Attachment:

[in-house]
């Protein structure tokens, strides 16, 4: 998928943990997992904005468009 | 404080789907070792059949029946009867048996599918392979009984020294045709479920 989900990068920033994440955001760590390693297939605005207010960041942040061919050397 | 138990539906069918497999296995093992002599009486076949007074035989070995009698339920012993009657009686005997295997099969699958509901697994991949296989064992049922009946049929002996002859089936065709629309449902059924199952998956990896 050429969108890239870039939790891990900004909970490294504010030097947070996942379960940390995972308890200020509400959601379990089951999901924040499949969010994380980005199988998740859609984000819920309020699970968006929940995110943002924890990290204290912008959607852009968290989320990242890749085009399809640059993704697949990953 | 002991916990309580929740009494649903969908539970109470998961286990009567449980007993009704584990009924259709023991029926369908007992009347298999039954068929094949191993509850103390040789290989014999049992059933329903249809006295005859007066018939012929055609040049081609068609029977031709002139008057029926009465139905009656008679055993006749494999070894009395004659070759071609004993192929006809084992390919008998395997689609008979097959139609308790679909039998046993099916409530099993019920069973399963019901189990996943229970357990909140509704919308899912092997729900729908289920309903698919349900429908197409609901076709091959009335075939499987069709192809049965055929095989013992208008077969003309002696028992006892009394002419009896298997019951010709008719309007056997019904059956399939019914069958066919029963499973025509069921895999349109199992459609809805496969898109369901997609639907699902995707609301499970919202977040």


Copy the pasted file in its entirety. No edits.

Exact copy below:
[in-house]
């Protein structure tokens, strides 16, 4: 998928943990997992904005468009 | 404080789907070792059949029946009867048996599918392979009984020294045709479920 989900990068920033994440955001760590390693297939605005207010960041942040061919050397 | 138990539906069918497999296995093992002599009486076949007074035989070995009698339920012993009657009686005997295997099969699958509901697994991949296989064992049922009946049929002996002859089936065709629309449902059924199952998956990896 050429969108890239870039939790891990900004909970490294504010030097947070996942379960940390995972308890200020509400959601379990089951999901924040499949969010994380980005199988998740859609984000819920309020699970968006929940995110943002924890990290204290912008959607852009968290989320990242890749085009399809640059993704697949990953 | 002991916990309580929740009494649903969908539970109470998961286990009567449980007993009704584990009924259709023991029926369908007992009347298999039954068929094949191993509850103390040789290989014999049992059933329903249809006295005859007066018939012929055609040049081609068609029977031709002139008057029926009465139905009656008679055993006749494999070894009395004659070759071609004993192929006809084992390919008998395997689609008979097959139609308790679909039998046993099916409530099993019920069973399963019901189990996943229970357990909140509704919308899912092997729900729908289920309903698919349900429908197409609901076709091959009335075939499987069709192809049965055929095989013992208008077969003309002696028992006892009394002419009896298997019951010709008719309007056997019904059956399939019914069958066919029963499973025509069921895999349109199992459609809805496969898109369901997609639907699902995707609301499970919202977040």